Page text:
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Thanks Doug, I think you may be right. Based on what I have read online and the look of the pics you have posted it may be Brazilian Cherry (aka Jatoba). LINK to tropicalhardwoods.com A specific gravity of .91 and you may need to predrill to put a nail in it...this is hard stuff!

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post #7 of 15 (permalink) Old 08-25-2009, 04:04 PM
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Frank, I can not help with identification. Working from just pictures a WAG is about as good as it gets. Jatoba would be a possiblity.

"(almost a board foot) and weighs 5.8 pounds. If it is hard as I think it is, anything I should do differently when working with this stuff?"

Given the weight and the wax on the board it was prepared green and probably is still pretty wet. Depending on what you do with it may require special attention to drying this piece or the pieces you cut from it.

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post #8 of 15 (permalink) Old 08-30-2009, 09:27 AM
 
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Originally Posted by Woodworkers Source View Post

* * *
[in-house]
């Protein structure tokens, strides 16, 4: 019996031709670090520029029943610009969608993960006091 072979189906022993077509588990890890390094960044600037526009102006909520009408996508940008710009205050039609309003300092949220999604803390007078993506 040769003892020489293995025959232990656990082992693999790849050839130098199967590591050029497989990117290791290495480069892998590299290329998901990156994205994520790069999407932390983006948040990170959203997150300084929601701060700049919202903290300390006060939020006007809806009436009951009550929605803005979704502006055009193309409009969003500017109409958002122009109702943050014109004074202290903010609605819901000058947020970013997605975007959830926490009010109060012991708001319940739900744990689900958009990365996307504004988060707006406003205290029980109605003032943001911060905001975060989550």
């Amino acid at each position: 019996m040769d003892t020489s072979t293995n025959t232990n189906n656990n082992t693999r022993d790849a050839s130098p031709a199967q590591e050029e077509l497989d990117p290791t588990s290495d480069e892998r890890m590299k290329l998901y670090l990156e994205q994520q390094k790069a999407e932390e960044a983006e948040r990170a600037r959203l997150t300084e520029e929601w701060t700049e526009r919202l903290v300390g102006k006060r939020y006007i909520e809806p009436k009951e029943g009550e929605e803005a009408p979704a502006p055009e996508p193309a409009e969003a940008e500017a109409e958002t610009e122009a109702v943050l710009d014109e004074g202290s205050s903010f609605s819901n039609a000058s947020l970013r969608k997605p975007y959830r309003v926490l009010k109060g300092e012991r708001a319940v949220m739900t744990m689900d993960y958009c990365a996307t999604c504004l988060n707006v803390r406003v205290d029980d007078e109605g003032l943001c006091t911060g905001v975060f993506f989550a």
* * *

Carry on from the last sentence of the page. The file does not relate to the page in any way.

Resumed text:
Frank, I can not help with identification. Working from just pictures a WAG is about as good as it gets. Jatoba would be a possiblity.

"(almost a board foot) and weighs 5.8 pounds. If it is hard as I think it is, anything I should do differently when working with this stuff?"

Given the weight and the wax on the board it was prepared green and probably is still pretty wet. Depending on what you do with it may require special attention to drying this piece or the pieces you cut from it.
Jatoba is one of many names given to COURBARIL (Hymenaea). Strong and hard about 60 lbs. per sq.ft.Source is KNOW YOUR WOODS, Lyons press, Albert J. Constantine JR, page 184
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post #9 of 15 (permalink) Old 08-30-2009, 10:31 AM Thread Starter
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Given the weight and the wax on the board it was prepared green and probably is still pretty wet. Depending on what you do with it may require special attention to drying this piece or the pieces you cut from it.
Keith,

That is what the fellow at Woodcraft told me. I scraped off the wax and sliced it up yesterday and if there is any moisture, it is hiding pretty well . Still, I will be patient and also leave room for checking. This is definitely the hardest wood I have yet worked with. The pic below shows the grain a bit better after a pass through the jointer/planer.
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post #10 of 15 (permalink) Old 08-30-2009, 10:43 AM Thread Starter
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Jatoba is one of many names given to COURBARIL (Hymenaea). Strong and hard about 60 lbs. per sq.ft.Source is KNOW YOUR WOODS, Lyons press, Albert J. Constantine JR, page 184
Thanks, The weight does put it in the ballpark. It is definitely an ironwood. Most of the pics I have seen for Jatoba show more dark grain and a more reddish hue to the sapwood...this one is more brown/dark brown. So, while I think it may be Jatoba, I still have some room for doubt. Not the end of the world or anything, just curious in case someone asks me down the road...

- Frank